By Jim Schutze
By Rachel Watts
By Lauren Drewes Daniels
By Anna Merlan
By Lee Escobedo
By Eric Nicholson
"I can't tell you what he's meant to us," head coach Don Nelson says effusively. "I can't emphasize his importance enough. Just with spacing, being able to put him in the game and spread the floor has been a huge help to our offense. He's a good shooter, and he's made us so much deeper. With the injuries we've had, even without them, he's stepped up and made a contribution. A significant contribution."
Del Harris, the Mavs' assistant coach, says pretty much the same things about Williams that Nellie does. But he focuses on one other note, something a lot of you may not know. The fact that, despite public perception, Williams will scrap down low.
"The big thing for us is, he's been a surprisingly good rebounder," Harris says. "On a per minute basis, he's third on our team. That's a pretty significant stat. He's behind only...well, look at it." He turns to a dry-erase board that has each player's minutes per rebound (the time it takes a player, in minutes, between each rebound). It reads, in descending order: 3.34 [Shawn] Bradley, 3.44 [Dirk] Nowitzki, 4.5 Williams.
Look at that again. Two guys who have been cornerstones for the past few years followed by the piece of driftwood they picked up just days before the season got under way.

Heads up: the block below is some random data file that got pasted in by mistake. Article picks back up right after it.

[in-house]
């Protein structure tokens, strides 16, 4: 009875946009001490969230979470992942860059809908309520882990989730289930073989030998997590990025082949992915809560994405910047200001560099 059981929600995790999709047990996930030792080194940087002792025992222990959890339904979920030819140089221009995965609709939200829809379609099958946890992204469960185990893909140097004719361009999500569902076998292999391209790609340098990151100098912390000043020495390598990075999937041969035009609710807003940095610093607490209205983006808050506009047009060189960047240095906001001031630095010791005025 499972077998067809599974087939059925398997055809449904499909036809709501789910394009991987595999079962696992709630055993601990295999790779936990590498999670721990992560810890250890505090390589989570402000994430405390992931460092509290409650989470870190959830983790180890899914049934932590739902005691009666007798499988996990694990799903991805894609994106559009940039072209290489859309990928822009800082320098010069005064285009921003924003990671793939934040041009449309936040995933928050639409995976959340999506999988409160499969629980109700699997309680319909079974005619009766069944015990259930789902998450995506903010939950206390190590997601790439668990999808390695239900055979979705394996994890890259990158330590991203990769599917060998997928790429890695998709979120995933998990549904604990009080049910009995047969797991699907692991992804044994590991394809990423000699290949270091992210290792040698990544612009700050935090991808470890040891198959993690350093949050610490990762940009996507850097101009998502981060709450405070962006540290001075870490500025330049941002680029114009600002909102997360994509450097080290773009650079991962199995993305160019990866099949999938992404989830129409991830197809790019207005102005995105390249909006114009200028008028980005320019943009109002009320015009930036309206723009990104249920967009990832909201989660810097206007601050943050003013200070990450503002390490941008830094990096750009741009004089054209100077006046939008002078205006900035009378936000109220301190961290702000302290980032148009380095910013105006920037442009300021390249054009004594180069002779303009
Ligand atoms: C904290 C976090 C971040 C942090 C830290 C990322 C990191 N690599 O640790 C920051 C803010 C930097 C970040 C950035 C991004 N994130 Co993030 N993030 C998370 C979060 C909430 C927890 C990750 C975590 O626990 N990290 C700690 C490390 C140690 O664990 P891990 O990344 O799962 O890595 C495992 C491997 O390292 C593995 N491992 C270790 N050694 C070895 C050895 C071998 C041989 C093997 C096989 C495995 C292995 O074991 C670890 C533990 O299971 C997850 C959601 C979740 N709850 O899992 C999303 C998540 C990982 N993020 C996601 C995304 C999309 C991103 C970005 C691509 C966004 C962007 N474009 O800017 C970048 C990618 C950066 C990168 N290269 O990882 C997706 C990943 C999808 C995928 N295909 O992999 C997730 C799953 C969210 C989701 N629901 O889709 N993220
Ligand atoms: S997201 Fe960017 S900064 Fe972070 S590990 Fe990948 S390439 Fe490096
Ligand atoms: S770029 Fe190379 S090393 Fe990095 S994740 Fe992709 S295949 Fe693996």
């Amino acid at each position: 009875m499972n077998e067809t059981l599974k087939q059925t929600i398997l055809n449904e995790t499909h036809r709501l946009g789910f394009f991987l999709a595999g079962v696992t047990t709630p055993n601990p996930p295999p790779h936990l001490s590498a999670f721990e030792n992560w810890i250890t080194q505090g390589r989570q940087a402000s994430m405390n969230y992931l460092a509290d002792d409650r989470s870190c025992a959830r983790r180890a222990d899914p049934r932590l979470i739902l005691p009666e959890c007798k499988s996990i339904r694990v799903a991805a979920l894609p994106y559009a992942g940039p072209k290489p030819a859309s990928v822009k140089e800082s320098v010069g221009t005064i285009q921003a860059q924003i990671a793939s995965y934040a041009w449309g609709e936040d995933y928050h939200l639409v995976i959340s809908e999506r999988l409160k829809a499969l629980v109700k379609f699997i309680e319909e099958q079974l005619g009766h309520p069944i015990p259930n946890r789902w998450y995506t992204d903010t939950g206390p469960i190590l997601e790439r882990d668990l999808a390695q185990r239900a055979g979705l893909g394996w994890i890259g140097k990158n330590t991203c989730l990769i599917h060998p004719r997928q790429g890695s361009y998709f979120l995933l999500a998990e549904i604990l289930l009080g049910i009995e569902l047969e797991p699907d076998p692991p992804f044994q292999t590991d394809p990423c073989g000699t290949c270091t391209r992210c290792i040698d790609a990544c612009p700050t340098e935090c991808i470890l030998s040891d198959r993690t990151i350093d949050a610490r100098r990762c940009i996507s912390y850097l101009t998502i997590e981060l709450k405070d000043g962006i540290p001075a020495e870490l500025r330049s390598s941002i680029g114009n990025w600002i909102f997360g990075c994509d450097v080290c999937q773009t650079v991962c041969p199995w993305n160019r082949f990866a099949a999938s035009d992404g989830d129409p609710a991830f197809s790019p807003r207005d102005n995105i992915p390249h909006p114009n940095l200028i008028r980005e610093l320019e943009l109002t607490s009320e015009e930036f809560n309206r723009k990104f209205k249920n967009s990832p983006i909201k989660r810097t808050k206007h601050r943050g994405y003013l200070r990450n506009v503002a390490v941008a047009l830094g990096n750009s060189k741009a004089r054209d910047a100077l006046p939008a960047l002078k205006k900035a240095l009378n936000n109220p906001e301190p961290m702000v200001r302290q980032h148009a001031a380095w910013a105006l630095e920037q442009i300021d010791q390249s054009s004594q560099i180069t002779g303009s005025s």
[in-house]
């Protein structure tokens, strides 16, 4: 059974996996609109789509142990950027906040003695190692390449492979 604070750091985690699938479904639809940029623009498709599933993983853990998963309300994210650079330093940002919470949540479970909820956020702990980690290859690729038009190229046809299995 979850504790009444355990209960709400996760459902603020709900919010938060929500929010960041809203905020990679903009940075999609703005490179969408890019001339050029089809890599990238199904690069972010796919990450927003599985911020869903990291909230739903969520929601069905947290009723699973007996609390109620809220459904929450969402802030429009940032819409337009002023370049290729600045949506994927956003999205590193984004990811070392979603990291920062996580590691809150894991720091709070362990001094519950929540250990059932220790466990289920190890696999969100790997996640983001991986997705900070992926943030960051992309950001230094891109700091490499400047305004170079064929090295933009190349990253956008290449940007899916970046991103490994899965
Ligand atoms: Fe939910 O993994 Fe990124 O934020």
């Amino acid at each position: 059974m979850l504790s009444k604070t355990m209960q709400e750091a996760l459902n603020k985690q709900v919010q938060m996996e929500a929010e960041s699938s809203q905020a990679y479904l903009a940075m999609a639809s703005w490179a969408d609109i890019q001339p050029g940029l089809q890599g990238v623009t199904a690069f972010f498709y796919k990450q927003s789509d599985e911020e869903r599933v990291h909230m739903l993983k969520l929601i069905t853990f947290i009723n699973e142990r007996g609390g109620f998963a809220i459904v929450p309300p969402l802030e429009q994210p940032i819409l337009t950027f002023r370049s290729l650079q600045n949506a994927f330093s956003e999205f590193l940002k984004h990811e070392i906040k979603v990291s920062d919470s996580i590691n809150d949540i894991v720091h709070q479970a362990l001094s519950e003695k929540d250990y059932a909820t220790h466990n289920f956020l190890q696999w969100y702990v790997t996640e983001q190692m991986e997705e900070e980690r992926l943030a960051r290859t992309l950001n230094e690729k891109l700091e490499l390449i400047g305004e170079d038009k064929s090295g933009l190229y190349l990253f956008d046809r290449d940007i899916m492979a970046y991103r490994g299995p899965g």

"When I realized I was coming to Dallas, I was like, OK, I'm gonna be in the playoffs; that wasn't even a question," Williams says. "But other than that, I didn't know what to expect. When I got here, and I met the guys and saw the chemistry they have, and I saw how unselfish they are...that's the other thing. These guys, you look at the Big Three, right? You could argue that each one of them is in the top 10 players in the NBA. If they wanted to freeze me out and not gimme the ball, they could do that, and no one would really say anything because they play so well together. But they didn't do that. They don't do that. They brought me in, and you can see how unselfish they are. They pass to the open man, no matter if it's Michael [Finley] or Dirk or Shawn or me. Doesn't matter. Open guy gets the ball. In fact, the coaches will sometimes get on us for over-passing. That's what kind of team this is. It's a great situation for me."
He stops and looks around, and all of a sudden that mischievous smirk returns.
"But I tell you what, though," he says, chuckling, "I ain't lettin' these guys win anymore when we play around."
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